In recent years, Simmons became convinced that energy of all kinds from the world’s oceans — tidal, biomass and others — would help the industrial world transition smoothly and profitably from fossil fuels. To propagate his vision, in 2007 he founded the Ocean Energy Institute in Maine. But Simmons had no patience for a certain kind of offshore oil drilling and he was one of the most outspoken critics of BP’s clean-up after the Gulf disaster this spring. Before the Macondo well was capped, Simmons saw such a threat to communities on the Gulf Coast that he advocated either a mass evacuation or use of a nuclear bomb to stop up the leakage.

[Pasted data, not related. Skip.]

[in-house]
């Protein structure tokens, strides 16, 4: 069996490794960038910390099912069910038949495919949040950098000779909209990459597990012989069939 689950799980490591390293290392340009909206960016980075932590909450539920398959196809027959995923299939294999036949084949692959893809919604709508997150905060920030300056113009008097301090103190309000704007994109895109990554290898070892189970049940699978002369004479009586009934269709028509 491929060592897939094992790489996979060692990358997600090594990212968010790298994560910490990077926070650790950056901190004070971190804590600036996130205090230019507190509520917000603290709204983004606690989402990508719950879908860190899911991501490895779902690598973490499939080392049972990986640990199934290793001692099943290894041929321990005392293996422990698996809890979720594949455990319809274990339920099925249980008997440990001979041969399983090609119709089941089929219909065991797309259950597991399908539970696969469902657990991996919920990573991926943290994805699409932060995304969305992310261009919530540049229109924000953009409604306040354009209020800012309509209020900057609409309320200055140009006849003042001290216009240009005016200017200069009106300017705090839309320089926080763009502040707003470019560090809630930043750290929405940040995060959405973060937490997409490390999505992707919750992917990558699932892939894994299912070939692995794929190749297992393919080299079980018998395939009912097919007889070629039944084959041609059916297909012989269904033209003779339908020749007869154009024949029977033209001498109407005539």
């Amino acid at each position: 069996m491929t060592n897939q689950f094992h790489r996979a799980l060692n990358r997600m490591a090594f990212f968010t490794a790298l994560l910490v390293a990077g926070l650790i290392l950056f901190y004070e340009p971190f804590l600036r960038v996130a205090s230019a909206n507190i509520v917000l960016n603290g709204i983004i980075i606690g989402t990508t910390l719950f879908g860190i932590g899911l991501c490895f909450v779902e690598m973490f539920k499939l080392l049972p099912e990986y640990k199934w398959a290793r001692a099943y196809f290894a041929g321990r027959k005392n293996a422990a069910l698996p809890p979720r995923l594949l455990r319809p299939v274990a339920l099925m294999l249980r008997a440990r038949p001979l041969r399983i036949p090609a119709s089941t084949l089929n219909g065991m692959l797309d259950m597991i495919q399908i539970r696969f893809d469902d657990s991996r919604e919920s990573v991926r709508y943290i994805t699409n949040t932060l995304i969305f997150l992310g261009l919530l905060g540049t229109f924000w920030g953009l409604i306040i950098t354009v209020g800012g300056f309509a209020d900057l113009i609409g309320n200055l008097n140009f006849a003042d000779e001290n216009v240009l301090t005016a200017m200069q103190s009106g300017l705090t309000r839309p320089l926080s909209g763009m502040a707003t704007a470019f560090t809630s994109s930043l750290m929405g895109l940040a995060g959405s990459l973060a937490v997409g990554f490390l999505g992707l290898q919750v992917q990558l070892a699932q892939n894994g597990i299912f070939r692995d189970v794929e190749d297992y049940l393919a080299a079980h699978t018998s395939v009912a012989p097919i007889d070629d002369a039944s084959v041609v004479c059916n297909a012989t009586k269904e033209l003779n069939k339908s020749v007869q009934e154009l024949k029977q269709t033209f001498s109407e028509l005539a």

A man of passion and conscience who was not afraid to face often withering criticism from the energy establishment, Simmons predicted dire consequences for America if we did not start soon to kick our addiction to fossil fuels. But as an entrepreneur and optimist to the end, he was convinced that better solutions were out there and that whoever developed them would make lots of money while helping to save the world.
— Erik Curren